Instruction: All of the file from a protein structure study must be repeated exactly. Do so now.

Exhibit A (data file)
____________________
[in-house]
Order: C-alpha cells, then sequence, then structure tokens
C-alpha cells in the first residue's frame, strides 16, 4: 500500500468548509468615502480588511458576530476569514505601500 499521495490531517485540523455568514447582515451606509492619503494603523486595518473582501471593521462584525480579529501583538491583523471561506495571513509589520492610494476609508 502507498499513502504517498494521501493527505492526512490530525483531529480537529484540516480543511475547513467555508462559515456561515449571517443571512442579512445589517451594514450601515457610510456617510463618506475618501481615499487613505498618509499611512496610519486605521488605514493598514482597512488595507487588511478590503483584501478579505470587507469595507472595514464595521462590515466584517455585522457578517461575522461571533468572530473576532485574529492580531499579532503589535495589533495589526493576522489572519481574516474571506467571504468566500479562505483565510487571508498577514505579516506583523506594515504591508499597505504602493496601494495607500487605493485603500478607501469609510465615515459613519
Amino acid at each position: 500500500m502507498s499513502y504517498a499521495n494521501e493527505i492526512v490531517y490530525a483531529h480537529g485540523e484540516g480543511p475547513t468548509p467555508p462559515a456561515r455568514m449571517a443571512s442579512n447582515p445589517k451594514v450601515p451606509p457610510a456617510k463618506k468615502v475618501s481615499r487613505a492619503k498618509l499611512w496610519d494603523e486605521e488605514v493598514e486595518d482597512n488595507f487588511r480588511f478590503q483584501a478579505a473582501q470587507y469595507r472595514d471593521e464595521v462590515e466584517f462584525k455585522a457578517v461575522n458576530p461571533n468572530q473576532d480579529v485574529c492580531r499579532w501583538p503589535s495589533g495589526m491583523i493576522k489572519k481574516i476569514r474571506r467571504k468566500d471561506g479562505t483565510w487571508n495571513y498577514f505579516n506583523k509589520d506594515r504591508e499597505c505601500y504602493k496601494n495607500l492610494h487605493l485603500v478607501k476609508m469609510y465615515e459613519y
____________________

[in-house]
Order: C-alpha cells, then sequence, then structure tokens
C-alpha cells in the first residue's frame, strides 16, 4: 500500500468548509468615502480588511458576530476569514505601500 499521495490531517485540523455568514447582515451606509492619503494603523486595518473582501471593521462584525480579529501583538491583523471561506495571513509589520492610494476609508 502507498499513502504517498494521501493527505492526512490530525483531529480537529484540516480543511475547513467555508462559515456561515449571517443571512442579512445589517451594514450601515457610510456617510463618506475618501481615499487613505498618509499611512496610519486605521488605514493598514482597512488595507487588511478590503483584501478579505470587507469595507472595514464595521462590515466584517455585522457578517461575522461571533468572530473576532485574529492580531499579532503589535495589533495589526493576522489572519481574516474571506467571504468566500479562505483565510487571508498577514505579516506583523506594515504591508499597505504602493496601494495607500487605493485603500478607501469609510465615515459613519
Amino acid at each position: 500500500m502507498s499513502y504517498a499521495n494521501e493527505i492526512v490531517y490530525a483531529h480537529g485540523e484540516g480543511p475547513t468548509p467555508p462559515a456561515r455568514m449571517a443571512s442579512n447582515p445589517k451594514v450601515p451606509p457610510a456617510k463618506k468615502v475618501s481615499r487613505a492619503k498618509l499611512w496610519d494603523e486605521e488605514v493598514e486595518d482597512n488595507f487588511r480588511f478590503q483584501a478579505a473582501q470587507y469595507r472595514d471593521e464595521v462590515e466584517f462584525k455585522a457578517v461575522n458576530p461571533n468572530q473576532d480579529v485574529c492580531r499579532w501583538p503589535s495589533g495589526m491583523i493576522k489572519k481574516i476569514r474571506r467571504k468566500d471561506g479562505t483565510w487571508n495571513y498577514f505579516n506583523k509589520d506594515r504591508e499597505c505601500y504602493k496601494n495607500l492610494h487605493l485603500v478607501k476609508m469609510y465615515e459613519y